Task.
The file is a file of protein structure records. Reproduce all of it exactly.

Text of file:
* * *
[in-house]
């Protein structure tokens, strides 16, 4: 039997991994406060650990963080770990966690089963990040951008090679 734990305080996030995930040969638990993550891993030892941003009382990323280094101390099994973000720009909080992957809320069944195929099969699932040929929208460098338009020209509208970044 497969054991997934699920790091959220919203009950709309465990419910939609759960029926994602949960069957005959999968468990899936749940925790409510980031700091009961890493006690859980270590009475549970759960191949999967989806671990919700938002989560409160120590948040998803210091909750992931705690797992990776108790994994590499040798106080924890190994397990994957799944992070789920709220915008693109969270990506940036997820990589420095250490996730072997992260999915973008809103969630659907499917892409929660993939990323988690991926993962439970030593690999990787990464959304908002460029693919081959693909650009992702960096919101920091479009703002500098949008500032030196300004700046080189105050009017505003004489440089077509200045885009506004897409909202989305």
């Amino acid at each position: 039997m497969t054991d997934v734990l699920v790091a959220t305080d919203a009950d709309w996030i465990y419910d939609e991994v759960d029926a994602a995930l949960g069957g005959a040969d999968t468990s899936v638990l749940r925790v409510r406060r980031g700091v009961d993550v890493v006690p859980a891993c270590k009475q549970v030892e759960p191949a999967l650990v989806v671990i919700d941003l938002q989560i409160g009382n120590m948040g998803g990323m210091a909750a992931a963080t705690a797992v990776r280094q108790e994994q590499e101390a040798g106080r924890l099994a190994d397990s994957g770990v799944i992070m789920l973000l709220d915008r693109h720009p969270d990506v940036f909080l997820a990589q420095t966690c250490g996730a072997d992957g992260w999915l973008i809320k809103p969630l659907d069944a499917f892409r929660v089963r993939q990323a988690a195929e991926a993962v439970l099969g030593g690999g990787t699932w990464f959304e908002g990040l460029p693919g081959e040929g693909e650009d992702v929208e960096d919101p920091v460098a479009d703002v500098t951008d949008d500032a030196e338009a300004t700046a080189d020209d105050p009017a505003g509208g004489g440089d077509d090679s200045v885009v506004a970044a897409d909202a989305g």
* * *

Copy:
[in-house]
């Protein structure tokens, strides 16, 4: 039997991994406060650990963080770990966690089963990040951008090679 734990305080996030995930040969638990993550891993030892941003009382990323280094101390099994973000720009909080992957809320069944195929099969699932040929929208460098338009020209509208970044 497969054991997934699920790091959220919203009950709309465990419910939609759960029926994602949960069957005959999968468990899936749940925790409510980031700091009961890493006690859980270590009475549970759960191949999967989806671990919700938002989560409160120590948040998803210091909750992931705690797992990776108790994994590499040798106080924890190994397990994957799944992070789920709220915008693109969270990506940036997820990589420095250490996730072997992260999915973008809103969630659907499917892409929660993939990323988690991926993962439970030593690999990787990464959304908002460029693919081959693909650009992702960096919101920091479009703002500098949008500032030196300004700046080189105050009017505003004489440089077509200045885009506004897409909202989305």
């Amino acid at each position: 039997m497969t054991d997934v734990l699920v790091a959220t305080d919203a009950d709309w996030i465990y419910d939609e991994v759960d029926a994602a995930l949960g069957g005959a040969d999968t468990s899936v638990l749940r925790v409510r406060r980031g700091v009961d993550v890493v006690p859980a891993c270590k009475q549970v030892e759960p191949a999967l650990v989806v671990i919700d941003l938002q989560i409160g009382n120590m948040g998803g990323m210091a909750a992931a963080t705690a797992v990776r280094q108790e994994q590499e101390a040798g106080r924890l099994a190994d397990s994957g770990v799944i992070m789920l973000l709220d915008r693109h720009p969270d990506v940036f909080l997820a990589q420095t966690c250490g996730a072997d992957g992260w999915l973008i809320k809103p969630l659907d069944a499917f892409r929660v089963r993939q990323a988690a195929e991926a993962v439970l099969g030593g690999g990787t699932w990464f959304e908002g990040l460029p693919g081959e040929g693909e650009d992702v929208e960096d919101p920091v460098a479009d703002v500098t951008d949008d500032a030196e338009a300004t700046a080189d020209d105050p009017a505003g509208g004489g440089d077509d090679s200045v885009v506004a970044a897409d909202a989305g």